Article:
It’s no secret, my grand love affair with books. I’ve also written about my obsession with bookstores, big and small. Flipkart has replaced Landmark in my affections because it’s so much more convenient. But I do miss the adventuring that went with real world, poking-through-shelves book browsing. A bookworm needs to burrow.
There is a larger experience that makes buying a book, more than just shopping. That’s why there’s even a different term for it – book browsing (which is not the same as window-shopping for books). A book is a journey into someone else’s mind. A good bookstore is a travel guide to any place in the imagined world. And there’s other people – what they’re reading, what they’re looking at and what they add to the journey.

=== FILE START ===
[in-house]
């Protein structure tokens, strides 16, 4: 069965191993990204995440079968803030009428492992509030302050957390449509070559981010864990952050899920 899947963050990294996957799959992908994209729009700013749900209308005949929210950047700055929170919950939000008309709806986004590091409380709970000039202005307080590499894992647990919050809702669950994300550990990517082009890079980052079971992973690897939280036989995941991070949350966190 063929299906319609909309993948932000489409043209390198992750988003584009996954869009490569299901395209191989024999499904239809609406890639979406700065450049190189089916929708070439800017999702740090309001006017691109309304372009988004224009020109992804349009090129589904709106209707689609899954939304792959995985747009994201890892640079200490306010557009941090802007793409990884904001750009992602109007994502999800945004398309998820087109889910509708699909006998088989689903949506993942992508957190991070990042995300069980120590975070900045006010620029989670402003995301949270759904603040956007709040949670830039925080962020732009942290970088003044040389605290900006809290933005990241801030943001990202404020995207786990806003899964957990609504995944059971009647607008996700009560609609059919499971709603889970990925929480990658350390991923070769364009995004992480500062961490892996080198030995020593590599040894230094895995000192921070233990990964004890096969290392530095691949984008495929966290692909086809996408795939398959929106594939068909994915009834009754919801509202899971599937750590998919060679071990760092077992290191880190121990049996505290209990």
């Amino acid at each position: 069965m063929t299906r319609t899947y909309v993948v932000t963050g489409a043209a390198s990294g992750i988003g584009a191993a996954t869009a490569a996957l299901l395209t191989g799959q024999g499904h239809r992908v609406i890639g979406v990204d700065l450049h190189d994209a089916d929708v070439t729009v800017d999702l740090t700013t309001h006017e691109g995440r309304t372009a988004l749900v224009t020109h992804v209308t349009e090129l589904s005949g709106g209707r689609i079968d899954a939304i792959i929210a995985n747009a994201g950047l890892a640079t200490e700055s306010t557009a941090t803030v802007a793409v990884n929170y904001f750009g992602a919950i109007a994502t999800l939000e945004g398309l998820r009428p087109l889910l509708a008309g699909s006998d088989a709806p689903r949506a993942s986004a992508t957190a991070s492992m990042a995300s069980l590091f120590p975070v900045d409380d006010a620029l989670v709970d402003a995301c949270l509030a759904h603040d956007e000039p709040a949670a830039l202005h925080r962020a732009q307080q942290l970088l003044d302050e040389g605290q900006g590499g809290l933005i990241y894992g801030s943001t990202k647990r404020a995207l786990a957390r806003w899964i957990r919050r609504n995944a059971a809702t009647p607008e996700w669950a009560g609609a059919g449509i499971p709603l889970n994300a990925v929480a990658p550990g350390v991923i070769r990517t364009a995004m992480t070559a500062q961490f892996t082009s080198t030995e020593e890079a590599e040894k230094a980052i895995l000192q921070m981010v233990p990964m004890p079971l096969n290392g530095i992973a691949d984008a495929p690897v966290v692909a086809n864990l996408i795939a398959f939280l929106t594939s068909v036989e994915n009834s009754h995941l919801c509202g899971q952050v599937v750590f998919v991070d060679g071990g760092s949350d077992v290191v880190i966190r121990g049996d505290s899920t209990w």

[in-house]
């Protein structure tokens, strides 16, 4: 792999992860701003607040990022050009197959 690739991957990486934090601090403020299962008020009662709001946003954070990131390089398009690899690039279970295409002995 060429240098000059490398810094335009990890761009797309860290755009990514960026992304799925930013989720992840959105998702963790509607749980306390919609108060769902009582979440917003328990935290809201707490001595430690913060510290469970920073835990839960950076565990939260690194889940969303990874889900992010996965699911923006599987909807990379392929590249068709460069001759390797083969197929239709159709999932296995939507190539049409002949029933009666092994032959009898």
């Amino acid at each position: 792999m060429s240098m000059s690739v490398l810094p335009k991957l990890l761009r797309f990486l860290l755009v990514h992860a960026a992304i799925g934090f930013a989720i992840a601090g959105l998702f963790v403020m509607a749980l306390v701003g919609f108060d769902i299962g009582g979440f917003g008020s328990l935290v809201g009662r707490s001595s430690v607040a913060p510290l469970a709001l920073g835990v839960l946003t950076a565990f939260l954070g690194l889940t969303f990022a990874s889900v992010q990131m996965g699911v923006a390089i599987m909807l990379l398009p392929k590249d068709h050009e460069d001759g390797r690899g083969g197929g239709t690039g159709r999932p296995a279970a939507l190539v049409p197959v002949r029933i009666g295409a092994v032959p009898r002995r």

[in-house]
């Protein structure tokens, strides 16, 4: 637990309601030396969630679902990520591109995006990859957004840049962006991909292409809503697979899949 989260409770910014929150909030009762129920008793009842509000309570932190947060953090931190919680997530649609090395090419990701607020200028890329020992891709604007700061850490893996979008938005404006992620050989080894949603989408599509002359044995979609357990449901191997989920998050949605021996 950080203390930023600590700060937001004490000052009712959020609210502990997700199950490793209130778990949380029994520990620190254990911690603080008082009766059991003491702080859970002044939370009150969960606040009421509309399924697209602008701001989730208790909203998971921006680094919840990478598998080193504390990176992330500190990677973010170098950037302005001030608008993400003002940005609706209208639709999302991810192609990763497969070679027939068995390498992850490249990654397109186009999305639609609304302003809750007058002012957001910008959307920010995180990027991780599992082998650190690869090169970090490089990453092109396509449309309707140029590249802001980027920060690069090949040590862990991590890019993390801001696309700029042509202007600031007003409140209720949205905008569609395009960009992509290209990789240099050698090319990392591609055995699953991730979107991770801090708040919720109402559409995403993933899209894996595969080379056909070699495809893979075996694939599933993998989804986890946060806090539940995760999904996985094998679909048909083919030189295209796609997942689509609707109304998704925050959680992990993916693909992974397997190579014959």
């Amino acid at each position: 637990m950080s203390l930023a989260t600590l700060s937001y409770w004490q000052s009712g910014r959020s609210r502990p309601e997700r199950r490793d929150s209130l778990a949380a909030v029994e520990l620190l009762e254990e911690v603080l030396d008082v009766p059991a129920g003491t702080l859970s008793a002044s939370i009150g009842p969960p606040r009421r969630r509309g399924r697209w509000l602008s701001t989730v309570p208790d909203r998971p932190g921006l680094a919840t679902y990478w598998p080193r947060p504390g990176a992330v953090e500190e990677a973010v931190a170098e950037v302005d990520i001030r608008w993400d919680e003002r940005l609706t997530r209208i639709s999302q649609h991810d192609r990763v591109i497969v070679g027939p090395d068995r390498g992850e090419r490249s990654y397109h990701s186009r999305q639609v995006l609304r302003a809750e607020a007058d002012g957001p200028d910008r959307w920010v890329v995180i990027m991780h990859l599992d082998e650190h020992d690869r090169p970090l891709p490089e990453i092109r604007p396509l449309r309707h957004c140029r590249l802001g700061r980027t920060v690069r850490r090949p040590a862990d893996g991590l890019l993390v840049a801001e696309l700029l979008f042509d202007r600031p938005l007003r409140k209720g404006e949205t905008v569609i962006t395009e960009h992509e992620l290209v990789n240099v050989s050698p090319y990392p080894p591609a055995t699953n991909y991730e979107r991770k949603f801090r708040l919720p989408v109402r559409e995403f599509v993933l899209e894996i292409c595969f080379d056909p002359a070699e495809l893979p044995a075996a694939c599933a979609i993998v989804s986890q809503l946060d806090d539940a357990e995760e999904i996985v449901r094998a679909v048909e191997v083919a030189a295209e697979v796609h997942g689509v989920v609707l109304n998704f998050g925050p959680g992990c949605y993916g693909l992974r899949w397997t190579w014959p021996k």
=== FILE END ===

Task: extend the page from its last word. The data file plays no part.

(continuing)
Secondhand bookstores add a whole new dimension to this. A secondhand book is the original book plus the memories of the person who read it before you – inscriptions, dogearing at pages relevant to them, comments in the margin – all of these tell a meta-story about the book and its last reader. As the next reader, it becomes your privelege to read both stories, what’s written on the pages and what’s been imprinted in other ways afterwards. I do miss those days.
I was in one such bookstore recently, one of a dying breed of such shops that stack books as high as they’ll stand, let you walk (stumble) around unchaperoned and actually know which book to shelve where. Here are a couple of nuggets from my latest book adventure:
Spotted in the bestsellers rack: Jeffrey Archer, Eric Segal, Sidney Sheldon and……SIDANEY SELDEN.
Remember this one? The author got a big press splash for being a teen wonderkid having written a best-selling book. And then suddenly, she was accused of plagiarism and the book was withdrawn from the shelves and printing stopped. You’d only find the book in a store such as this:
I actually didn’t buy anything this round, given that my bookshelf is overflowing with books to read. But yes, it was the perfect afternoon treat.